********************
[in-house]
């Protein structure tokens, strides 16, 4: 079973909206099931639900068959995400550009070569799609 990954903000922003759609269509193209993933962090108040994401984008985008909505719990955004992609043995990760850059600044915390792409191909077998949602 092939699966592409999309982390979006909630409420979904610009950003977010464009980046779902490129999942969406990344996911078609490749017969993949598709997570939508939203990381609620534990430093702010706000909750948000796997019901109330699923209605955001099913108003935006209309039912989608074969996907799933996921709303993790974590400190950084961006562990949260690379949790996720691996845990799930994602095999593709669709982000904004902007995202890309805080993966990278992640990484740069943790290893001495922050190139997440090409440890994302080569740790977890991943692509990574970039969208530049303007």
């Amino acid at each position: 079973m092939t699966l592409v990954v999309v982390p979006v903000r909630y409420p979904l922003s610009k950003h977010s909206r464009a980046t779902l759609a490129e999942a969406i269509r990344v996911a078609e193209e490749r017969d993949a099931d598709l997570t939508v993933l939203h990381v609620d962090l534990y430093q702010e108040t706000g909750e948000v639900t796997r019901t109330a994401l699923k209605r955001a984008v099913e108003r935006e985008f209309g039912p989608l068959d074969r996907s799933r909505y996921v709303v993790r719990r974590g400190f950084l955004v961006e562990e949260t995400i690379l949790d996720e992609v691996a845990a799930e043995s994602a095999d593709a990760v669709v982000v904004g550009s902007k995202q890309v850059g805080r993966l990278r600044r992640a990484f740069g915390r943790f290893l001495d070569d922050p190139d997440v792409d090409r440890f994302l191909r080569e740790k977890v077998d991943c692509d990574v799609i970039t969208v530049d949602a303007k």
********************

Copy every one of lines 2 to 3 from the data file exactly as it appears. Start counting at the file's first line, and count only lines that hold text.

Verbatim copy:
């Protein structure tokens, strides 16, 4: 079973909206099931639900068959995400550009070569799609 990954903000922003759609269509193209993933962090108040994401984008985008909505719990955004992609043995990760850059600044915390792409191909077998949602 092939699966592409999309982390979006909630409420979904610009950003977010464009980046779902490129999942969406990344996911078609490749017969993949598709997570939508939203990381609620534990430093702010706000909750948000796997019901109330699923209605955001099913108003935006209309039912989608074969996907799933996921709303993790974590400190950084961006562990949260690379949790996720691996845990799930994602095999593709669709982000904004902007995202890309805080993966990278992640990484740069943790290893001495922050190139997440090409440890994302080569740790977890991943692509990574970039969208530049303007």
């Amino acid at each position: 079973m092939t699966l592409v990954v999309v982390p979006v903000r909630y409420p979904l922003s610009k950003h977010s909206r464009a980046t779902l759609a490129e999942a969406i269509r990344v996911a078609e193209e490749r017969d993949a099931d598709l997570t939508v993933l939203h990381v609620d962090l534990y430093q702010e108040t706000g909750e948000v639900t796997r019901t109330a994401l699923k209605r955001a984008v099913e108003r935006e985008f209309g039912p989608l068959d074969r996907s799933r909505y996921v709303v993790r719990r974590g400190f950084l955004v961006e562990e949260t995400i690379l949790d996720e992609v691996a845990a799930e043995s994602a095999d593709a990760v669709v982000v904004g550009s902007k995202q890309v850059g805080r993966l990278r600044r992640a990484f740069g915390r943790f290893l001495d070569d922050p190139d997440v792409d090409r440890f994302l191909r080569e740790k977890v077998d991943c692509d990574v799609i970039t969208v530049d949602a303007k």